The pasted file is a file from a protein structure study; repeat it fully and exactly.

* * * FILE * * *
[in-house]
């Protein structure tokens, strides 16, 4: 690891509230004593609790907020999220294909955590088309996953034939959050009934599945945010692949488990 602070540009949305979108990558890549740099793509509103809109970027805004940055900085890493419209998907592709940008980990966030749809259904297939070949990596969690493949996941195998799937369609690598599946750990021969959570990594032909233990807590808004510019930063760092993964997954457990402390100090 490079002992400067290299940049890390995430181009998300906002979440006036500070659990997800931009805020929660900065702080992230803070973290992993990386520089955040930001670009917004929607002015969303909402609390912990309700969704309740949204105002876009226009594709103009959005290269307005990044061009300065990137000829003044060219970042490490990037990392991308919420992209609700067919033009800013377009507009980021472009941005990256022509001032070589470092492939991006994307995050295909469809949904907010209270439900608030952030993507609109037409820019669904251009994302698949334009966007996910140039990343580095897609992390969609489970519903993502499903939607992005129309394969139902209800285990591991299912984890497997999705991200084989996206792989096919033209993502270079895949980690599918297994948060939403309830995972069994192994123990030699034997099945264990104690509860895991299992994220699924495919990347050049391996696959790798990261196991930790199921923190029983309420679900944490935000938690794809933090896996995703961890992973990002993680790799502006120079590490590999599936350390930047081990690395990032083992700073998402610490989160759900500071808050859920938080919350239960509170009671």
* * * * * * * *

[in-house]
């Protein structure tokens, strides 16, 4: 690891509230004593609790907020999220294909955590088309996953034939959050009934599945945010692949488990 602070540009949305979108990558890549740099793509509103809109970027805004940055900085890493419209998907592709940008980990966030749809259904297939070949990596969690493949996941195998799937369609690598599946750990021969959570990594032909233990807590808004510019930063760092993964997954457990402390100090 490079002992400067290299940049890390995430181009998300906002979440006036500070659990997800931009805020929660900065702080992230803070973290992993990386520089955040930001670009917004929607002015969303909402609390912990309700969704309740949204105002876009226009594709103009959005290269307005990044061009300065990137000829003044060219970042490490990037990392991308919420992209609700067919033009800013377009507009980021472009941005990256022509001032070589470092492939991006994307995050295909469809949904907010209270439900608030952030993507609109037409820019669904251009994302698949334009966007996910140039990343580095897609992390969609489970519903993502499903939607992005129309394969139902209800285990591991299912984890497997999705991200084989996206792989096919033209993502270079895949980690599918297994948060939403309830995972069994192994123990030699034997099945264990104690509860895991299992994220699924495919990347050049391996696959790798990261196991930790199921923190029983309420679900944490935000938690794809933090896996995703961890992973990002993680790799502006120079590490590999599936350390930047081990690395990032083992700073998402610490989160759900500071808050859920938080919350239960509170009671």